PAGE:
Thursday, April 21, 2016

bronco's beginnings

A couple years ago, after Tony Bennett's rebuilding plan earned its first ACC banners, I wrote a column on how coaches earn the trust of their teams.  If you do X, then Y will happen.  If you set this screen, we'll score an easy basket; if you skip class, you'll sit on the bench; if you work hard and follow my lead long enough, you'll win championships.  Coaches demand X every day; the more Y happens, the more trust they'll earn with their team, and in Tony's case, Y happened every time.  It turned out to be a popular post, by the way.  Possibly the most well-received I've ever written out of 1800+.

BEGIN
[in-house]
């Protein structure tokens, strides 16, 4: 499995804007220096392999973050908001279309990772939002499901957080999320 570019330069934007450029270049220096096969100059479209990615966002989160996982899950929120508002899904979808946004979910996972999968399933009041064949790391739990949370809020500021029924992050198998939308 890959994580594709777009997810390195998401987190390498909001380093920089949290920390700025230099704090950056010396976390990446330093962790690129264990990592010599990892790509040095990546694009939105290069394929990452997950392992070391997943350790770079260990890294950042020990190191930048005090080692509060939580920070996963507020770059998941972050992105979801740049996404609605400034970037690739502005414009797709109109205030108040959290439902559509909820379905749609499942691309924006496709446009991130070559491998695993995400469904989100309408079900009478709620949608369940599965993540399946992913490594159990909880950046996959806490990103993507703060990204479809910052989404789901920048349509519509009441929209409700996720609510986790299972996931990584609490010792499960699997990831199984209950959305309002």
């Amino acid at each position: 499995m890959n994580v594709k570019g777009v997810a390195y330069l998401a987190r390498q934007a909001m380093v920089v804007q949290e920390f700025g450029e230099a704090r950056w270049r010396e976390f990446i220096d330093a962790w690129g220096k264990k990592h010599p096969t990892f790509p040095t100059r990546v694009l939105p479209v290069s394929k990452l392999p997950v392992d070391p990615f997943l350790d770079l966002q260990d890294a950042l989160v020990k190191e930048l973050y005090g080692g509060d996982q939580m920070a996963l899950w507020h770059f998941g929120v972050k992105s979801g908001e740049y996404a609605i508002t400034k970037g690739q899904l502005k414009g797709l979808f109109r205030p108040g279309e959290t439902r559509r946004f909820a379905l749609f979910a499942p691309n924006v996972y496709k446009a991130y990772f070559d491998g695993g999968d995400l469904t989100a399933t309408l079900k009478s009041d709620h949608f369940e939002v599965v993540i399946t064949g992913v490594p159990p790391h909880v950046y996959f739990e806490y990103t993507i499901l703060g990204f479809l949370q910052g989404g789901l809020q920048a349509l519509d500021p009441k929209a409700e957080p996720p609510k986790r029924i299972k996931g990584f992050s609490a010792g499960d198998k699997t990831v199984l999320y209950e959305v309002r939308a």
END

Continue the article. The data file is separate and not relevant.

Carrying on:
So I was especially, irrationally happy to see this quote from Bronco Mendenhall in a Jeff White article:
"I've asked them to do some things that are pretty extreme, with not wearing Virginia gear and no numbers for practice. But it's interesting, because our team simply seems to want to know what standard it will take for us to have success, and they're trusting me that I'm setting that standard for them, and because of that initial level of trust, they're working really hard and matter of factly believing that if they do this, we'll have success."
(Emphasis mine.)

There it is.  If X, then Y.  I could not be a happier camper.